We conducted a quick poll to determine the status of remote/home office workers in commercial and public agency organizations.
80% of organizations report that 50% or more of their employees are working from remote / home office locations.
75% -100% staff work remote 59%
50% – 74% staff work remote 21%
25% – 49% staff work remote 9%
0% -24% staff work remote 12%
In some instances, employers are allowing remote office locations to continue as long as the employee wants to and return full-time, part-time, or not at all, at their discretion.
Of course, there are some job categories where this would not be possible such as aircraft mechanics and surveyor field technicians. But, we have become an electronic industry that allows many, such as GIS Technicians, to work from a remote office location.
Do we work better online?
A summary of a New York Times article 6-28-20
By David Gelles
© The New York Times Co.
When the online learning company Chegg started working remotely in March, Nathan Schultz, a senior executive, was convinced that productivity would plummet 15% to 20%.
Hoping to keep his employees on task, Schultz tried to re-create the high-touch style of management that had served him well throughout his career. He set up a Slack channel with his two closest deputies, where they began communicating incessantly, even as they spent hours a day in the same Zoom meetings. He began regularly checking in on many of the other members of his team.
“The first reaction was to smother,” he said. “I was trying to replicate the many touchpoints you have in the office environment.”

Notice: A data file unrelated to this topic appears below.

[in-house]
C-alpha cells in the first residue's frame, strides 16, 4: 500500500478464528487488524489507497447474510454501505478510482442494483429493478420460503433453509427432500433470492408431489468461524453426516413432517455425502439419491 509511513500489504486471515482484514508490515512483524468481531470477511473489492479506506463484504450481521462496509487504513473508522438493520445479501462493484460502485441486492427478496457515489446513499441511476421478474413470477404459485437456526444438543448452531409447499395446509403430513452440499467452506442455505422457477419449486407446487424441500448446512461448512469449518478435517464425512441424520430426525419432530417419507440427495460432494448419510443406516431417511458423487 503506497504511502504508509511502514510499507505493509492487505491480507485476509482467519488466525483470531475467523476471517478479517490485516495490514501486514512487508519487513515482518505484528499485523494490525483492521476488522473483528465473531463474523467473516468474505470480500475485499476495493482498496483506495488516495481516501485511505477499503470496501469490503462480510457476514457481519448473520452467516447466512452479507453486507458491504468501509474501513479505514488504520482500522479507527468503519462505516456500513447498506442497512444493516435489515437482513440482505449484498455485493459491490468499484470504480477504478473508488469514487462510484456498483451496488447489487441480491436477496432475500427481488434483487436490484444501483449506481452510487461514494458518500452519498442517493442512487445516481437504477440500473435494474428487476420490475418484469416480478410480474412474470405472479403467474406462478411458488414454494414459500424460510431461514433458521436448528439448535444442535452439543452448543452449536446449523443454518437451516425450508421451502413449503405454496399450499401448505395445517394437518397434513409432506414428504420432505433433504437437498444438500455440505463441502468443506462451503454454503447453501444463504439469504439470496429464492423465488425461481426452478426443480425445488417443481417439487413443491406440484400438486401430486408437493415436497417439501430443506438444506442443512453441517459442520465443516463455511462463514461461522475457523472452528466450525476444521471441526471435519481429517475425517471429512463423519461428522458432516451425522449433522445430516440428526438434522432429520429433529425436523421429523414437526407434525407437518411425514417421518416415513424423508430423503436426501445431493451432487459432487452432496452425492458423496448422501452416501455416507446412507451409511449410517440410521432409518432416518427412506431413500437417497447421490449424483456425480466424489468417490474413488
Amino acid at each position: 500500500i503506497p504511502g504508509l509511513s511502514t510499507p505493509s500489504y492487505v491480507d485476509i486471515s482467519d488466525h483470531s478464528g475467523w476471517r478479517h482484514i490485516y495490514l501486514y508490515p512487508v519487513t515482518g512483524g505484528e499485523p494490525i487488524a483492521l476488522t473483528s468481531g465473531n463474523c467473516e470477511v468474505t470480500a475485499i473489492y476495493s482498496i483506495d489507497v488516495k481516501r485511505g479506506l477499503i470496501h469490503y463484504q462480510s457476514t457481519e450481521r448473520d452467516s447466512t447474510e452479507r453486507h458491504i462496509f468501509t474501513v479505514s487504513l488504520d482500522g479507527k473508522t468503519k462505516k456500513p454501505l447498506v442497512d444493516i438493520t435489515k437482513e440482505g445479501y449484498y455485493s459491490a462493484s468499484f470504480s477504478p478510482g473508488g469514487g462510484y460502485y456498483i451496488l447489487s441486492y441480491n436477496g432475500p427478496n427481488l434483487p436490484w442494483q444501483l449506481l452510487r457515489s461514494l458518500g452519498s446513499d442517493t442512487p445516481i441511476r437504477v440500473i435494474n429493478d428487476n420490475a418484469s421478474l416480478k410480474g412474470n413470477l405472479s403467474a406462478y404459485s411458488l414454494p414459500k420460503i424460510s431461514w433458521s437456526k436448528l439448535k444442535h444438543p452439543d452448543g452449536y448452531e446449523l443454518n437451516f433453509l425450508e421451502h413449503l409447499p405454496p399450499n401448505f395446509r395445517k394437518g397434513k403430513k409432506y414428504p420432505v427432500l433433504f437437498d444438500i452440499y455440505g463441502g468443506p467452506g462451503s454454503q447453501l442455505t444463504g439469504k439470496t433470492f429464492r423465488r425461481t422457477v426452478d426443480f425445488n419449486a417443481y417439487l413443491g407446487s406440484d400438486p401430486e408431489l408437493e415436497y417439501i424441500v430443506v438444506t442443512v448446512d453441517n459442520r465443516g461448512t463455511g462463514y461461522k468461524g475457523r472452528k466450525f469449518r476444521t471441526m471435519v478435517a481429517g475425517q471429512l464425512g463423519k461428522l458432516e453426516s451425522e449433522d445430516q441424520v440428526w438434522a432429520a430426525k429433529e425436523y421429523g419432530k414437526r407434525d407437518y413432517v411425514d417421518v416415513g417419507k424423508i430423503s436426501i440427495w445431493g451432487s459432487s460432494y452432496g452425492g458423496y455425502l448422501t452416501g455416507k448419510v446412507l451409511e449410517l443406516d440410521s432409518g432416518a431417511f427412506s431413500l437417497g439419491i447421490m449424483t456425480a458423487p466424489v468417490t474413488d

It didn’t work. Schultz himself soon felt burned out, and he could tell that his constant online presence was not very popular with his employees. So, he eased off.
Then something surprising started happening. Projects were completed ahead of schedule. Workers volunteered to take on new tasks. Instead of falling into a rut and losing focus in the midst of the coronavirus pandemic, Chegg employees became more productive.
Companies, too, are discovering that processes and procedures they previously took for granted — from lengthy meetings to regular status updates — are less essential than once imagined. And although some executives are concerned about burnout as working from home continues, they are enjoying the gains for now.
“We’re seeing an increase in productivity,” said Fran Katsoudas, Cisco’s chief people officer.
Most of Cisco’s employees have been working from home for months, and Katsoudas said data showed many were accomplishing more. For example, according to the company’s tracking, customer service representatives are taking more calls and customers are more satisfied with
At Eventbrite, the engineering team is thriving, while the sales and customer service teams are having a harder time working from home, the chief executive, Julia Hartz, said.
Hartz said that her customer service team worked in a more collaborative manner and that Eventbrite’s representatives missed being able to trade tips on how to handle different situations.
“It’s never the same call,” she said. “Our office is open. There’s a bullpen-type feel. You can turn your chair around and all face each other and share ideas or share the stress with your coworkers. You can’t do that remotely.”
Satya Nadella, the chief executive of Microsoft, lamented the loss of in-person interactions, even as he said productivity was ticking up.
Nadella said he worried that companies like Microsoft were “burning some of the social capital we built up in this phase where we are all working remote.”
Douglas Merritt, the chief executive of Splunk, an enterprise software company, questioned whether the appearance of busy remote workers was leading to actual gains.
“There’s a big difference between activity and productivity,” he said. “There’s no doubt that our employee population is not performing at the same level they were.”
At Chegg, 86% of employees said their productivity was as good as or better than before, according to an internal survey. They attributed the uptick to not commuting and not having boundaries to the workday.
Recently, Schultz’s team completed a project for Verizon in 15 days that he said would have taken a month during normal times.